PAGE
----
Postsecondary Education: Opportunities for
Students with Disabilities
Sean Roy – PACER
Missouri APSE Employment Summit
Questions we hope to answer:
• Why is postsecondary education an important option?
• How do expectations in college differ from those in high
• How can students use academic accommodations to be
successful in college?
• What are the postsecondary education opportunities for
students with intellectual disabilities?
The Benefits of Postsecondary
Increased employment and lifetime earnings
Many new jobs require postsecondary education
Increased social circles and networks
Seen by many as what youth of that age do
Other benefits?
Types of Postsecondary
• Four-year Colleges and
• Liberal Arts College
• Community College or
Junior College
• Engineering or Tech College
• Technical School or
Vocational School
• Military School
• Business School
• Online schools
Benefits of a Two-year
Many students find great benefit in starting at a
two-year college
•Stepping stone to four-year program
•Class sizes often capped at 25/30
•Better chance of individual attention
•Before you commit, always tour the school
and meet with DSS staff to ensure a good fit
Academics: Postsecondary
Differs from High School
• Higher instructor-to-student ratio
• Less contact with instructors
• Expectations to achieve independently
• High level of academic competence expected
• Fewer tests cover broader base of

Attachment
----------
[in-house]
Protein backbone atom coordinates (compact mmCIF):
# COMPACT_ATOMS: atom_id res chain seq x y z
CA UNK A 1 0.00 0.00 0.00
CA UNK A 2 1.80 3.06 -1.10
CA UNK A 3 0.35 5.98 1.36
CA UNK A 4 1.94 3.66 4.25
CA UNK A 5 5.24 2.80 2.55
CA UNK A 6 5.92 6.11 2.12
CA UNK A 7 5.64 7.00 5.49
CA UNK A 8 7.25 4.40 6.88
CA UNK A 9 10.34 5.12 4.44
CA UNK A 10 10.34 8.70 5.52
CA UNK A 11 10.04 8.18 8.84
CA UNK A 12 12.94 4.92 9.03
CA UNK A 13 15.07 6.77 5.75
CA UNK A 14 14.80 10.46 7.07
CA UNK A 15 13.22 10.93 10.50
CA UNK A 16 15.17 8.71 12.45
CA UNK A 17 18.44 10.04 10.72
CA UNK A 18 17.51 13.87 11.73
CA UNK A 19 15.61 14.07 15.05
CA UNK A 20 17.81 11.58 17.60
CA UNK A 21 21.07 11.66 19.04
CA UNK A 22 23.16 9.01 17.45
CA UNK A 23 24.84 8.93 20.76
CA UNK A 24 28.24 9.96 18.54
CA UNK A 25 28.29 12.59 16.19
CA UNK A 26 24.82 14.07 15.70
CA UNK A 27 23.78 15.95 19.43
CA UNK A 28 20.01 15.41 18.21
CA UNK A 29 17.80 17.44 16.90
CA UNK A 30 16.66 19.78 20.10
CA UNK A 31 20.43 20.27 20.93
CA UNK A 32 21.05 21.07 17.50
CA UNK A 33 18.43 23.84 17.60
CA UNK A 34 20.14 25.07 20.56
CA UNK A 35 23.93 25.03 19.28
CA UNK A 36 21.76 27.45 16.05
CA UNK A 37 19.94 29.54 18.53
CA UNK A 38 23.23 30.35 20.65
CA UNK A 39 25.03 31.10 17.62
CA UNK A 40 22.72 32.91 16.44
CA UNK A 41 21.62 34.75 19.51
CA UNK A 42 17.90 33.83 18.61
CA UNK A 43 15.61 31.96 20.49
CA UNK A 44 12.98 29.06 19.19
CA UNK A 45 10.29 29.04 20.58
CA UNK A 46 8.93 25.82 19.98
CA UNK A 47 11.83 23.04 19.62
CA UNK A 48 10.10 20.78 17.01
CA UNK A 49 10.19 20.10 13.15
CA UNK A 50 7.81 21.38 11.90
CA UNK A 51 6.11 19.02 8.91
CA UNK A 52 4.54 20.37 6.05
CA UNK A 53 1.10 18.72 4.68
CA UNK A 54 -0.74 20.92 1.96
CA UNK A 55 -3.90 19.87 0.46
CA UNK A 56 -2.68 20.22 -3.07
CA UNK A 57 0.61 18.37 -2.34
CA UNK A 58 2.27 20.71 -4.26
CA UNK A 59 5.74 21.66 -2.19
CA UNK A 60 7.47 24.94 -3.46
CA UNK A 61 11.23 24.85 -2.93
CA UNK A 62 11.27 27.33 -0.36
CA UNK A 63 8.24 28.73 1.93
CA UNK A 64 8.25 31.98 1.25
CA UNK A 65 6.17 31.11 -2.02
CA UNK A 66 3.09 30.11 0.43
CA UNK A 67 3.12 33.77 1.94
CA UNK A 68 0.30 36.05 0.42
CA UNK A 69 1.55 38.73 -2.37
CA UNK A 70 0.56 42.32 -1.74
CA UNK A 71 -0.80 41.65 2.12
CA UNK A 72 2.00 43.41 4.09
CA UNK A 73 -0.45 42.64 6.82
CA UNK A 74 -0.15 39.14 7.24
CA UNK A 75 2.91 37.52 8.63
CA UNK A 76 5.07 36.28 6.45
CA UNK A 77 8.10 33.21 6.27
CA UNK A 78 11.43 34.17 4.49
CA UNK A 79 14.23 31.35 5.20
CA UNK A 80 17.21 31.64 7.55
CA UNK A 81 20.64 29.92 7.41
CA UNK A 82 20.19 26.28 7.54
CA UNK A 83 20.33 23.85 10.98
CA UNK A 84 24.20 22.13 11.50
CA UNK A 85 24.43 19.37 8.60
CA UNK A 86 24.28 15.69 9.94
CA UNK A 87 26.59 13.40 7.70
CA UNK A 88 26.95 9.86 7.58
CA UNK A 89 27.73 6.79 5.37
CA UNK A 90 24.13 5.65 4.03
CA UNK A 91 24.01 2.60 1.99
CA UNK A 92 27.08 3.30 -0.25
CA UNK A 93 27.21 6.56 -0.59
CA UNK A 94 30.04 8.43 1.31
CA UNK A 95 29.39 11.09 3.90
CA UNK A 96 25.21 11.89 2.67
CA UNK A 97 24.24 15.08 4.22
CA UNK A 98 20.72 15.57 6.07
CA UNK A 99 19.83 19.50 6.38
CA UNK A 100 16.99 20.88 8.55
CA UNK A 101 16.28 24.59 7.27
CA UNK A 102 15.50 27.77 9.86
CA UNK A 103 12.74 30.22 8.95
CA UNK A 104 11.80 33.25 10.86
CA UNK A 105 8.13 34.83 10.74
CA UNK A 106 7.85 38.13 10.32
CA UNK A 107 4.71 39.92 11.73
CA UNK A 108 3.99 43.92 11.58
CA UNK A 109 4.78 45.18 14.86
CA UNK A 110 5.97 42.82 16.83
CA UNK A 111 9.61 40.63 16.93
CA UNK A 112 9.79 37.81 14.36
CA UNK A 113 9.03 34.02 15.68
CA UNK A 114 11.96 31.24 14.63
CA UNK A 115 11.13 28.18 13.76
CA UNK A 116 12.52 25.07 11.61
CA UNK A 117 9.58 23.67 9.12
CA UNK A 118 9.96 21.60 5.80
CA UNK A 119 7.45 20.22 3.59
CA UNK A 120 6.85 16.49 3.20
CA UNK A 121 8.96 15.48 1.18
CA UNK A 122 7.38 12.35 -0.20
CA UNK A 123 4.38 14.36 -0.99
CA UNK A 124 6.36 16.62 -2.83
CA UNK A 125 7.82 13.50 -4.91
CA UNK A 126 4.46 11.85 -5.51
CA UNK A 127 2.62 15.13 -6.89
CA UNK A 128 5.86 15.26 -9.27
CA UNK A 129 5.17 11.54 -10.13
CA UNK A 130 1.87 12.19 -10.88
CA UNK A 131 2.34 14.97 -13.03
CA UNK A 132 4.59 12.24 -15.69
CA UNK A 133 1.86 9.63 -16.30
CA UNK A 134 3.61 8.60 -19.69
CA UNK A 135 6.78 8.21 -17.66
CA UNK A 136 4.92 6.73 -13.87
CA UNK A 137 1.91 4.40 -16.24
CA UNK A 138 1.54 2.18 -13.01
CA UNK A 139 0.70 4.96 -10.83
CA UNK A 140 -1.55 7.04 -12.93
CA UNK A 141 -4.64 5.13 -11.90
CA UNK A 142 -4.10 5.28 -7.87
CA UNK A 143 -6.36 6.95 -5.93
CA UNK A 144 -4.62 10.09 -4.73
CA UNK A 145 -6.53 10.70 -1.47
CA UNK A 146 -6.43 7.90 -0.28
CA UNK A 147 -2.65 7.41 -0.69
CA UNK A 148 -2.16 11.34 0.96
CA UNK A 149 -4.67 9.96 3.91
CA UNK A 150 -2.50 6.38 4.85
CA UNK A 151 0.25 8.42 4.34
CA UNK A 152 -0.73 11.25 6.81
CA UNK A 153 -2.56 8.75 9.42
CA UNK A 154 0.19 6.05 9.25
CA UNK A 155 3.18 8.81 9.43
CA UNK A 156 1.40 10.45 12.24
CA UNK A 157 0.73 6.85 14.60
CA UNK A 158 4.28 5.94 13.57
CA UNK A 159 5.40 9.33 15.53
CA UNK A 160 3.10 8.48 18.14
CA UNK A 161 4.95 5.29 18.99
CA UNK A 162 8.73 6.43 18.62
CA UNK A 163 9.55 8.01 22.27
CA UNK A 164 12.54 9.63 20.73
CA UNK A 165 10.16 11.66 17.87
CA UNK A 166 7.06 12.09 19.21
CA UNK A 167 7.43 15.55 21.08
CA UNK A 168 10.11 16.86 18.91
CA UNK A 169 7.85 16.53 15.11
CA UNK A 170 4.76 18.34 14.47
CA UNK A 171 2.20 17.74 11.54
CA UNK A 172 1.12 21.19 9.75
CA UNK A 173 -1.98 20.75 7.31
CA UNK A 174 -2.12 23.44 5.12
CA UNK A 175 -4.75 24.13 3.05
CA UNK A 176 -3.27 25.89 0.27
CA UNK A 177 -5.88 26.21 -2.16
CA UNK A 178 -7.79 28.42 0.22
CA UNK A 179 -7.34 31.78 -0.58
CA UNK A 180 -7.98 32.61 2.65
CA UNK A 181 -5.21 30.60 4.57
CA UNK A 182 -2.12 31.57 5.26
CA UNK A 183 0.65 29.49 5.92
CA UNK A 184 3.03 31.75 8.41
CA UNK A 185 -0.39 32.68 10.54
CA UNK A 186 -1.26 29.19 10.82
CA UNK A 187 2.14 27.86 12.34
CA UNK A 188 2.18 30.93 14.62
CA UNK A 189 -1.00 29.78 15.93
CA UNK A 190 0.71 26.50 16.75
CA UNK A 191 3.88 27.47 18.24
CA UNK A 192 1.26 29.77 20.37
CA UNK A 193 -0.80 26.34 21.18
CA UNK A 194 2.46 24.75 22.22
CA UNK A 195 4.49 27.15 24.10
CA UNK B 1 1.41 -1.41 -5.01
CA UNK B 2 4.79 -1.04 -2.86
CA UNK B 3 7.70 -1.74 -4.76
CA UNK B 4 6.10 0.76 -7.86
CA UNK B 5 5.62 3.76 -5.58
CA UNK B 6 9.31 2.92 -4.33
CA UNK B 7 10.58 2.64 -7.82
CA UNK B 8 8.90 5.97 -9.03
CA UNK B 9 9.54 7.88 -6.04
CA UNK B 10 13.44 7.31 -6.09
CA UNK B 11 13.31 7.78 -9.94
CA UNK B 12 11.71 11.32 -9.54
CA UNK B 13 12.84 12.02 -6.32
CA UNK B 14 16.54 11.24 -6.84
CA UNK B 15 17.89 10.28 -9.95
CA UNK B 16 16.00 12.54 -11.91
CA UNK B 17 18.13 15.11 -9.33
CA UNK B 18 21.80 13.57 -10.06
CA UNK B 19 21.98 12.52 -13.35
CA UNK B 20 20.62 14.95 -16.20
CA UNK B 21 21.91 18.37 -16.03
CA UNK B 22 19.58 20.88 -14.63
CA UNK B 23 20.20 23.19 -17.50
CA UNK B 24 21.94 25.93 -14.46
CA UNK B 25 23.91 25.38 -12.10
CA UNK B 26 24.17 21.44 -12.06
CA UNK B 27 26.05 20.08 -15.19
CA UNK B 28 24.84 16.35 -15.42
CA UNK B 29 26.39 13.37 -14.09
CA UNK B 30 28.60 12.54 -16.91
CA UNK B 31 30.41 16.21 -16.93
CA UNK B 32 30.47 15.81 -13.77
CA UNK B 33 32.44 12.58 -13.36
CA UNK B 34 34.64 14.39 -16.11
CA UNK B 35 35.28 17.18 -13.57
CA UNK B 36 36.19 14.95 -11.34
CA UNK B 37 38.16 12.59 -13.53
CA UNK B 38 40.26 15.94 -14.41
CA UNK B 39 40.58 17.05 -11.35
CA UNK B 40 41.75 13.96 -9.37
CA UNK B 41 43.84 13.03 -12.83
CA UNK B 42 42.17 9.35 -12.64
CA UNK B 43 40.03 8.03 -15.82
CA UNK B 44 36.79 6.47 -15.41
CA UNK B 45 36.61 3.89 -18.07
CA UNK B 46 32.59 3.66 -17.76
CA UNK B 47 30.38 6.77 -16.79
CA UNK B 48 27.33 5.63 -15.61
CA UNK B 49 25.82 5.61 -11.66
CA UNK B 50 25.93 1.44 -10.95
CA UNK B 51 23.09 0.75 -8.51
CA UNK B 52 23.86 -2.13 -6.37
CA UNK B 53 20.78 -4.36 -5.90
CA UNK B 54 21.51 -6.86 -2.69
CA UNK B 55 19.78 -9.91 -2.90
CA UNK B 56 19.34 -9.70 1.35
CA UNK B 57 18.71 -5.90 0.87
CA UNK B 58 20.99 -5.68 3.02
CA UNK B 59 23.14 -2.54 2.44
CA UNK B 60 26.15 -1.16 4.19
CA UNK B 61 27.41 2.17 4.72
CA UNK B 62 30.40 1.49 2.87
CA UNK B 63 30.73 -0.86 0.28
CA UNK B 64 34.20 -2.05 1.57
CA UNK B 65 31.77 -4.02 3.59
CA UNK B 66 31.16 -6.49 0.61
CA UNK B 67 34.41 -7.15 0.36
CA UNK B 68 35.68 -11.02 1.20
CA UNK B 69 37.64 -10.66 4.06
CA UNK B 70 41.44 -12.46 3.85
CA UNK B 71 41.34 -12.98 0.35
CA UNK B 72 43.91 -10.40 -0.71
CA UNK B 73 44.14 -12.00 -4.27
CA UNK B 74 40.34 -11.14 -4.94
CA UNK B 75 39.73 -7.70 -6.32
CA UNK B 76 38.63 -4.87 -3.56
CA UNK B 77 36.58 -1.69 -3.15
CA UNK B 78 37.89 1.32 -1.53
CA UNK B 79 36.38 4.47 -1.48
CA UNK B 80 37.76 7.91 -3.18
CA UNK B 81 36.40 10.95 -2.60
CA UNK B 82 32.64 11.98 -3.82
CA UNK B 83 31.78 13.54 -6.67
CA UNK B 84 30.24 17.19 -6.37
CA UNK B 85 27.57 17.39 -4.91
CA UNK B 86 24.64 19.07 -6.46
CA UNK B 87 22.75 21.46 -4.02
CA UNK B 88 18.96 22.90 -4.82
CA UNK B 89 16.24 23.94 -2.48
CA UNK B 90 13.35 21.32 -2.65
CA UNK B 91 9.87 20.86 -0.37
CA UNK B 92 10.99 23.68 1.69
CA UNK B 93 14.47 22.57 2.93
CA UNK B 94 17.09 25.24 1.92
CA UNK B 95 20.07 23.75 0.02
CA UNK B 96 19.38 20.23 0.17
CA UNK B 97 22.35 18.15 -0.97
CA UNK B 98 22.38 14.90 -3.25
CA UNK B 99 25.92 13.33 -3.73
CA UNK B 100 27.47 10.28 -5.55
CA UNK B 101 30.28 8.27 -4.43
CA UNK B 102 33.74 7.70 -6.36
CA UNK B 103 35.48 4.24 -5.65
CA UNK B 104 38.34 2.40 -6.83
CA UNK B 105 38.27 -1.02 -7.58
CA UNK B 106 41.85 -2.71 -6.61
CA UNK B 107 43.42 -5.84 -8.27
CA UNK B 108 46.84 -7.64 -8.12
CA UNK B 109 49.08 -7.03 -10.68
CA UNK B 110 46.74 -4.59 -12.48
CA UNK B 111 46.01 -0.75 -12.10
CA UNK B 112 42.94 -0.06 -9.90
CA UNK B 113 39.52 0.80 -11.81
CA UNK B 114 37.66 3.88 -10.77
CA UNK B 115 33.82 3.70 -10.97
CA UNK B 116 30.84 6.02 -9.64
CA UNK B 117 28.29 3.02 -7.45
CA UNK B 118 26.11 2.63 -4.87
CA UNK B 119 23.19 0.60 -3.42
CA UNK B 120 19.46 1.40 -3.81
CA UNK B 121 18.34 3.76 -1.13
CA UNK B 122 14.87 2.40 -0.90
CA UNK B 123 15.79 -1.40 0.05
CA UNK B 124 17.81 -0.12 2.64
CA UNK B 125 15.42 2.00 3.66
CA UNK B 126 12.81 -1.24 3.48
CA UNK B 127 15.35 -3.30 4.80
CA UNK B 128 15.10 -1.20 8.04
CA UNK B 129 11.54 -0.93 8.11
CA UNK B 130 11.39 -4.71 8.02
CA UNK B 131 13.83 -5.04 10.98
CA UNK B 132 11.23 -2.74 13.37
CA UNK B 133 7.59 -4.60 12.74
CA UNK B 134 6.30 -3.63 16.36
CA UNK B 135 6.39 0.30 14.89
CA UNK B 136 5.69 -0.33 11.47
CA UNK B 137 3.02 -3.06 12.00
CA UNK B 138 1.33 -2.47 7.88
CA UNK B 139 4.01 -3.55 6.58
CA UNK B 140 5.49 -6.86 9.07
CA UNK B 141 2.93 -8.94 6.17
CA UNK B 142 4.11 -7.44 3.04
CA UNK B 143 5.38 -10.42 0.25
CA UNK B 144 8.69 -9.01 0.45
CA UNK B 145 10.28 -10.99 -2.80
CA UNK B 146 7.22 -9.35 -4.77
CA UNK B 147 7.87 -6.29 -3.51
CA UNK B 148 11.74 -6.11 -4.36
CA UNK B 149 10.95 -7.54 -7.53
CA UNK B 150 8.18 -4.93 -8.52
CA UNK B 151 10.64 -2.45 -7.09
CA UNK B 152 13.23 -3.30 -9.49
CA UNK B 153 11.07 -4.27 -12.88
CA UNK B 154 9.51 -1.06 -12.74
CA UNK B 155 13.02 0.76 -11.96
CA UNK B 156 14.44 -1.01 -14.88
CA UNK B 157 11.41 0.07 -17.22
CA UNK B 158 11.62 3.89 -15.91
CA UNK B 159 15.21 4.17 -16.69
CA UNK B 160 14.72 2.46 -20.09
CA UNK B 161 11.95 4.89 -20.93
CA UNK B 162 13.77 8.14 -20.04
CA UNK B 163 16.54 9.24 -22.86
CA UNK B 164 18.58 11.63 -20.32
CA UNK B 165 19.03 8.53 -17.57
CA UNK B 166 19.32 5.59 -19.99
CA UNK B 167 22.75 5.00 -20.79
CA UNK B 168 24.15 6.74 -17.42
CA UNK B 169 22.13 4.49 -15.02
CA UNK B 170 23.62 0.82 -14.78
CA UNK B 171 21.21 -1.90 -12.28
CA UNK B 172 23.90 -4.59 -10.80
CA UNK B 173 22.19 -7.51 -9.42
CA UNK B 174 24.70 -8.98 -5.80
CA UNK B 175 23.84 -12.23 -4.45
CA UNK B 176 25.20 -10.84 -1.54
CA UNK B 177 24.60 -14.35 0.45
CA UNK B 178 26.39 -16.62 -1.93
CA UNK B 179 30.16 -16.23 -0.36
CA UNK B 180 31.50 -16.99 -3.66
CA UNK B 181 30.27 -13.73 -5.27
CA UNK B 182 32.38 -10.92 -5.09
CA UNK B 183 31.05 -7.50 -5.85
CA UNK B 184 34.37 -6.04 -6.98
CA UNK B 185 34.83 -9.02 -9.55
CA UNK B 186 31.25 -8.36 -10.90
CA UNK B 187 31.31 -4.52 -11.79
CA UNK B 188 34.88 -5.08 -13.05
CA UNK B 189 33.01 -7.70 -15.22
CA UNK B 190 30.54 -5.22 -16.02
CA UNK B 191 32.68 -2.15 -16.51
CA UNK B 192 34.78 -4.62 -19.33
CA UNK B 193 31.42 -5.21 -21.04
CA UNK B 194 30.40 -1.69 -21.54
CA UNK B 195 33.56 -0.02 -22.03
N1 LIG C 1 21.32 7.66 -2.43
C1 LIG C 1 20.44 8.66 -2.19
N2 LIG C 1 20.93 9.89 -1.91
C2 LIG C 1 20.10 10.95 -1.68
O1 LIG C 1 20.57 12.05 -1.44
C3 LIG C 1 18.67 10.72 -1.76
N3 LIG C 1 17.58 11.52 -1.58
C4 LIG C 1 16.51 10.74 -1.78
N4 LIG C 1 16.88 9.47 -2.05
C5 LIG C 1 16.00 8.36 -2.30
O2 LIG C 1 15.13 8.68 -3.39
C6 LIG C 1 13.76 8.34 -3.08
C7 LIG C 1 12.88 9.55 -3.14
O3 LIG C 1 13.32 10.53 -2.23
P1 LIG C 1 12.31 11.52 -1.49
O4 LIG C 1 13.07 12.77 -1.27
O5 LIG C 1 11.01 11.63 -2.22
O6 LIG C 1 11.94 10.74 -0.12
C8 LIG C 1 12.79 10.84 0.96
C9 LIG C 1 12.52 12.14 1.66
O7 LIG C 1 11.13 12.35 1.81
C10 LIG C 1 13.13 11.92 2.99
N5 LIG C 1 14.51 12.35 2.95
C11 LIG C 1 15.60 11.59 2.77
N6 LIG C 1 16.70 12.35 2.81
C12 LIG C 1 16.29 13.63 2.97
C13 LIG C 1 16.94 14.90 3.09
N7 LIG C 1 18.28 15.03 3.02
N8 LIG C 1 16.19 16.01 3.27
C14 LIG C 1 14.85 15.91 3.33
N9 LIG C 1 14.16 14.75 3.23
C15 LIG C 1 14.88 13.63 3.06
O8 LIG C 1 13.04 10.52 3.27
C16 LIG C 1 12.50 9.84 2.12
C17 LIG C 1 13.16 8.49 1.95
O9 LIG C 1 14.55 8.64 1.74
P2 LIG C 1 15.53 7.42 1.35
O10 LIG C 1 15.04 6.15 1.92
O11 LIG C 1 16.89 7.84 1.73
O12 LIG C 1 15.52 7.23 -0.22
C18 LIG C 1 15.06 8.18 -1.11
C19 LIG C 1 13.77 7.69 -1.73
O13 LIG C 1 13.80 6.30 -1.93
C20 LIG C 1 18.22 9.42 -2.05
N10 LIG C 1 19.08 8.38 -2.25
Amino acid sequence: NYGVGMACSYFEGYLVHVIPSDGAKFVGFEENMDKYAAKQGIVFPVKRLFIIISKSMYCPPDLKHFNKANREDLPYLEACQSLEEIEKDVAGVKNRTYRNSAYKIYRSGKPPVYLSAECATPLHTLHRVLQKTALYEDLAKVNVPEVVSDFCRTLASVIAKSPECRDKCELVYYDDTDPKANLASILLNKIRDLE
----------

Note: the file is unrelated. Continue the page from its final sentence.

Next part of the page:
• No resource rooms
Adapted from “Going to College: Expanding Opportunities for People with Disabilities” (2005)
Questions for Students to
Can you read up to 200 pages in a week?
Do you have a system for taking notes?
Do you know which academic tasks give you
Do you have a strategy for completing tasks
you find boring?
Do you have an academic subject you find
Source: Landmark College’s Guide to Assessing College Readiness
Schedule Differences
IEPs Do Not Go To College
• Students who have IEPs in high school
should not expect the same level of services
in college
• Section 504 of the Rehabilitation Act and the
Americans with Disabilities Act become
applicable laws
• IEPs can be used (in some cases) for
disability documentation and to help identify
academic accommodations
Disability Student Services
• Most postsecondary schools have a point person
for students with disabilities
• A school does not need to have a “program,”
just a point person
• DSS staff can help identify and negotiate
academic accommodations
• Quality and depth of services can vary greatly
from school to school, so meet with DSS person
before you commit
• DSS offices not a “single point of contact”.
Appropriate Disability
•Each college establishes its own criteria
•May need HS records, letters from
professionals, etc.
•Some colleges may require additional
•Talk early in the process with the
Disability Student Services provider to learn
the requirements
Academic Accommodations in
• Colleges need only provide “equal access to
• Accommodations ensure access not success
• Accommodations should be at no-cost to
• “Personal services” are the responsibility of
the individual, not the college
• Colleges have the final say on what